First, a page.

17. When a tenant claims to hold land as a tenant under the landlord, the tenant must prove the nature and the extent of the interest which the landlord, the owner of the full rights, granted to him and thereby put a limitation to his own rights. In this connection I shall quote a few passages from the decision of Lord Hob-house in the case of Secretary of State v. Luchmeshar Singh (1889) 16 Cal. 223. His Lordship says:-' The Government undoubtedly are tenants of the Darbhanga Raj. It is for them to show why the landlord may not recover his property, and they can only do that by proving that there is some agreement between them and their landlord that they shall have something more than the ordinary tenancy-at-will or from year to year. All they offer is some conjecture of such an agreement founded simply on their long possession at a uniform rate of payment. If we could not find out the origin of these things there would be strength in that argument, but as the origin of them is known the argument looses its force. In fact the possession is not difficult to explain in other ways. It is not the business of the plaintiff to explain the possession, it is the business of the defendant to show that it leads to the inference of a perpetual tenancy.' The Judicial Committee referred to this case and re-stated the law in these words:-'That permanent right of occupancy can only be obtained by a tenant by custom or by a grant from an owner of the land who happens to have power to grant such a right or under an Act of the Legislature.' Nainapillai v. Ramanathan A.I.R. 1924 P.C. 65. No person can, after the Transfer of Property Act came into operation, claim to hold a permanent tenancy in what is called bastu land unless it was created by a written and registered lease. It is common knowledge that numerous leases of the class, we are dealing with now, were and are daily created in Bengal more especially in the towns, and one may safely say that 50 years back and thereafter written leases had come into general use and except under special circumstances, no tenant would consider it safe to take a permanent lease without a registered deed evidencing the demise, particularly when the tenant paid substantial premium, or intended to spend large sums on the land for building and other purposes. The granting of a permanent right in land is a matter of considerable importance and usually is evidenced by appropriate deeds. The Transfer of Property Act must have had regard to the habits and practice of the people of Bengal when it was made applicable to them. Before the Transfer of Property Act there was no statute dealing with homestead land as distinguished from agricultural land, as to which numerous statutes, beginning with the regulations passed at the time of the Permanent Settlement down to the passing of the Tenancy Act in Bengal in 1885, regulate the relationship between the landlords and the tenants. There are numerous judicial decisions with reference to agricultural land and they have no direct bearing on the question now at issue.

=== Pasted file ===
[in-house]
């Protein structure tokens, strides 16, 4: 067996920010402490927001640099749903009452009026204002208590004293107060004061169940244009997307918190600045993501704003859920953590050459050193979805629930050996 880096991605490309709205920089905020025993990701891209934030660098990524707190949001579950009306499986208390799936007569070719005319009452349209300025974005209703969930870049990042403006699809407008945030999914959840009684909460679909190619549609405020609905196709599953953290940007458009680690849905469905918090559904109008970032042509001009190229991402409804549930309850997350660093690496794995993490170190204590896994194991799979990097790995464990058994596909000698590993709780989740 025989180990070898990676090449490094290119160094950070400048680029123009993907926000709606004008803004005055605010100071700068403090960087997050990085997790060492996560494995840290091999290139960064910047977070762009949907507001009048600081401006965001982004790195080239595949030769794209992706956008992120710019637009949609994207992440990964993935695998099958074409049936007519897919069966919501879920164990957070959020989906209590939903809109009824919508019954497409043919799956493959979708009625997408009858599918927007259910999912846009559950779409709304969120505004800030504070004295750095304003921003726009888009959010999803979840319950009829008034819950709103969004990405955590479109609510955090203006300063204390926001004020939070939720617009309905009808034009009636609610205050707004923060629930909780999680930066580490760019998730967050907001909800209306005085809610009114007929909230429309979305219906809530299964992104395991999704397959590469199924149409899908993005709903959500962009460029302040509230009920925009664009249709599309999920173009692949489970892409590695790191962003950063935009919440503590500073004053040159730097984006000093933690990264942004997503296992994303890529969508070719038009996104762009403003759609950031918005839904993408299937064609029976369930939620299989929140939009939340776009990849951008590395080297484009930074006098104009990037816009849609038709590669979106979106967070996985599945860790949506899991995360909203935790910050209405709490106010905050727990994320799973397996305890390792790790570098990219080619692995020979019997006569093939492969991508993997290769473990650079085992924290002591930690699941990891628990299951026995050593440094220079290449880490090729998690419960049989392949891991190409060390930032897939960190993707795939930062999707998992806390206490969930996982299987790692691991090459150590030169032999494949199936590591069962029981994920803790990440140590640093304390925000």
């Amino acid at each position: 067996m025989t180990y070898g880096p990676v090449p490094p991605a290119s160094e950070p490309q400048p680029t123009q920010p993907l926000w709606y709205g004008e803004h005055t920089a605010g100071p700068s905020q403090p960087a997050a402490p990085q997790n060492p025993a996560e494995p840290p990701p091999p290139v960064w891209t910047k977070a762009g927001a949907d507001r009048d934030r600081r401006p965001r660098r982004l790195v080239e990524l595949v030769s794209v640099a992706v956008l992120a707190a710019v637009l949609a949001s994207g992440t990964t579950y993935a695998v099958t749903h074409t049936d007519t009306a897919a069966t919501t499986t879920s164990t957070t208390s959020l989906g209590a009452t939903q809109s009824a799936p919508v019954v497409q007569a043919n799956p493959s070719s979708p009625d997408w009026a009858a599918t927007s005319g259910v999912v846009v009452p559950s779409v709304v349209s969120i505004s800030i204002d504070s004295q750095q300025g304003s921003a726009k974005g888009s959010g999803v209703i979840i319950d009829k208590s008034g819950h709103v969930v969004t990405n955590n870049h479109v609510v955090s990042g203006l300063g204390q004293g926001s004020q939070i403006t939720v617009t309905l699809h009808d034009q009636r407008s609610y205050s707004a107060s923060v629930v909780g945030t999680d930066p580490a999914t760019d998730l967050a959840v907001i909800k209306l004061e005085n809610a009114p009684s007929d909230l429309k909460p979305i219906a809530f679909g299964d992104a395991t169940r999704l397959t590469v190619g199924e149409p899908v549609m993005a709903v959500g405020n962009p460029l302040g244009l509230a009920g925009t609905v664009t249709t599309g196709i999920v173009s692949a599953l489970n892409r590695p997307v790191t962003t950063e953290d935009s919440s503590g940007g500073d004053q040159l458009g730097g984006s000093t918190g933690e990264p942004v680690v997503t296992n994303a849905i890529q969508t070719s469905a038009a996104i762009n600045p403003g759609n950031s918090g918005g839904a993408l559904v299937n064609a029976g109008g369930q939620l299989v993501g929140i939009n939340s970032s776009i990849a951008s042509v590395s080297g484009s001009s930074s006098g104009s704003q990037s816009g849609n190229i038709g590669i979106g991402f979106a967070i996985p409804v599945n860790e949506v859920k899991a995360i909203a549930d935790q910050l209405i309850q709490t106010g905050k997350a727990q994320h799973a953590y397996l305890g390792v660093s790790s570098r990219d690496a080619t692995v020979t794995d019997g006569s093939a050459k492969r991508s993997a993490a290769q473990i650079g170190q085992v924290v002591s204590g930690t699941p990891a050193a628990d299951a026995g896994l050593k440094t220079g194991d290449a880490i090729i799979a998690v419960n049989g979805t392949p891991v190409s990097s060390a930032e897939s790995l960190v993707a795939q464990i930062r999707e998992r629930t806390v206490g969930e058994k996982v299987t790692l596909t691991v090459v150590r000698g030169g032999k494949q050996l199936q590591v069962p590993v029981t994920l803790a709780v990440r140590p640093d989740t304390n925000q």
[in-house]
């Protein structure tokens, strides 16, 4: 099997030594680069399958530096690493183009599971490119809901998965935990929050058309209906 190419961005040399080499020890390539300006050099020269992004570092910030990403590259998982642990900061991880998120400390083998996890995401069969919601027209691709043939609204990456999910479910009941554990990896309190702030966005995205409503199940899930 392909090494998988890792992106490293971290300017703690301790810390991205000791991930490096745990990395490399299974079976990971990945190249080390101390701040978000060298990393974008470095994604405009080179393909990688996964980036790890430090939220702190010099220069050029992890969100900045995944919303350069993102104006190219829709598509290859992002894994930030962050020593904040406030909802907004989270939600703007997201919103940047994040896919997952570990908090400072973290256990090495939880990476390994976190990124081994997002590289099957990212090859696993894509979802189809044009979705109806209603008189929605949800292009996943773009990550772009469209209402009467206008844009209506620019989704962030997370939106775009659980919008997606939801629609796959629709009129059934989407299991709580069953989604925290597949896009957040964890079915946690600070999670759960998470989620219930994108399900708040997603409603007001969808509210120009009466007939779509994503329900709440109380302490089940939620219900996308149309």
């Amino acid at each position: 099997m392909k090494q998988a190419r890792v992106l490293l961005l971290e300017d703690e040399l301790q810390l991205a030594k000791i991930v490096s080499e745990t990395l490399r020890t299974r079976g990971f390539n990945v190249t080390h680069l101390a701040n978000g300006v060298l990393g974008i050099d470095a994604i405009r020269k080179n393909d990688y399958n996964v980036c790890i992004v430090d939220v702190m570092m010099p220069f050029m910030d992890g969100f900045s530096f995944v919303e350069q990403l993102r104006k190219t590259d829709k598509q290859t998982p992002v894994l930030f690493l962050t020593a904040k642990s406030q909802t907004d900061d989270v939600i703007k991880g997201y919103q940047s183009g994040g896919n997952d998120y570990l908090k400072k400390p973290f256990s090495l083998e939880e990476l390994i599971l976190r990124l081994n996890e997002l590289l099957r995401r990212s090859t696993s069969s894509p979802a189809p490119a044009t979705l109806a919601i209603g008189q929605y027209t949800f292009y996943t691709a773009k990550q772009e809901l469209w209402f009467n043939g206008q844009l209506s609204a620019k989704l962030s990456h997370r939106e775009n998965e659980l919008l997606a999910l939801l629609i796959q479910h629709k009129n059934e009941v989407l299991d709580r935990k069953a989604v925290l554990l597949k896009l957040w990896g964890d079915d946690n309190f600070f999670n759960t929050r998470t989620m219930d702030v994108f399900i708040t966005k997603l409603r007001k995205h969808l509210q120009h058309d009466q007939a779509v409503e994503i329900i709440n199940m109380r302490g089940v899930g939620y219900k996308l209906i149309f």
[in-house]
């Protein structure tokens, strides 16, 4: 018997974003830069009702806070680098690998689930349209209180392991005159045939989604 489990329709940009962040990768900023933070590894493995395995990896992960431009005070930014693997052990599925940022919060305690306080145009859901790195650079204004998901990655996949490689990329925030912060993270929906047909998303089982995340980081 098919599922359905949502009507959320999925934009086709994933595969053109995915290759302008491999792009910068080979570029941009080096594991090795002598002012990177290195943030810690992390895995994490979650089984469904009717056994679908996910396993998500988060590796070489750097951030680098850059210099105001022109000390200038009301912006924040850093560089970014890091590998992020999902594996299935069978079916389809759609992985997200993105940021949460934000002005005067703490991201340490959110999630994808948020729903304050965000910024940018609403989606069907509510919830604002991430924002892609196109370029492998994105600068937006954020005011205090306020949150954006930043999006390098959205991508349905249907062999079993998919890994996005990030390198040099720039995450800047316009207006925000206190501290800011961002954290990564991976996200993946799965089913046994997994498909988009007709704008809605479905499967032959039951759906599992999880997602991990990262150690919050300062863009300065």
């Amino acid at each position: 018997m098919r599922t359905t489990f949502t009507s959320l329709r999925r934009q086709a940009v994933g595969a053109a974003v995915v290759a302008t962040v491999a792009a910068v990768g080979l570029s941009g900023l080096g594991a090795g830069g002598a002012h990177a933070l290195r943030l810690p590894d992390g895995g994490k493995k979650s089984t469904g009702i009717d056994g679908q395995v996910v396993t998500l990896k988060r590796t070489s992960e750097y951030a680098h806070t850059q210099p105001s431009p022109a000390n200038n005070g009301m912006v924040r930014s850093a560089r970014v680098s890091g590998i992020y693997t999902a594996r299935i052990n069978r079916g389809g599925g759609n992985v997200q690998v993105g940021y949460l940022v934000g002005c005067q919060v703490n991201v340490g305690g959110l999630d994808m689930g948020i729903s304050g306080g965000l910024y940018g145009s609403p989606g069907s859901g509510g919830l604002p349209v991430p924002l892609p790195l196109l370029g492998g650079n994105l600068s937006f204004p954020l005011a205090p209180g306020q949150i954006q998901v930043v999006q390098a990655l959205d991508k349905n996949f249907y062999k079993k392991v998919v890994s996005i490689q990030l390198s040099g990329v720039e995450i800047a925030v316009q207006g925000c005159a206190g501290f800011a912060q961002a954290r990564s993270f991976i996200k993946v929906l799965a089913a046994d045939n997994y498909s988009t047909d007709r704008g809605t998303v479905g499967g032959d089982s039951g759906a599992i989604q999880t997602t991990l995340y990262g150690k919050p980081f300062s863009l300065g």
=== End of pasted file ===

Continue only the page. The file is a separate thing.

18. The cases, some of which I shall presently discuss, proceed upon two broad principles and some of them rely upon a combination of both, whenever the inference of permanency of the tenancy has been made in favour of the tenant when the terms of the original tenancy could not be directly proved. The first principle is, that in cases where the origin of the tenancy is unknown, and its inception is lost in antiquity the principle of a lost grant has been invoked by the tenant and from the conduct of the parties and the surrounding circumstances, the Court has been asked to presume that the tenancy was a permanent one. The conduct of the landlord in recognising succession, transfer and in standing by when pucca buildings have been raised upon the land, have been mainly relied on in finding out the terms of the lease at its inception.
19. The second principle relied upon is that of equitable estoppel against the landlord, from showing that the lease was a terminable one.
20. The first of those principles was relied upon by the tenant in the case already cited and reported in Secretary of State v. Luchmeshar Singh (1889) 16 Cal. 223. Their Lordships refused to draw the inference although in that case the lease was created in 1764 and one uniform rent was paid for 80 years before the dispute arose. This principle was also relied upon by the tenant but this Court refused to draw the inference in the following cases:
In the well known case of Prosunno Coomaree v. Rutton (1877) 3 Cal. 696, Sir Richard Garth on a careful consideration of the earlier cases, laid down the law in the following words:-''The truth is that the terms of a holding as between landlord and tenant must always be matter of contract either expressed or implied,' then again, 'there is no law, of which we are aware in this country which converts a holding-at-will or from year to year or for a term of years into a permanent tenure merely because the tenant without any arrangement with his landlord chooses to build a dwelling house upon land demised.
21. In this case the defendants, their father and grandfather had occupied the land for fifty or sixty years and used it as a homestead consisting of a house and fruit trees. Sir Richard Garth refused to draw the inference of permanency in this case although the origin of the tenancy was unknown.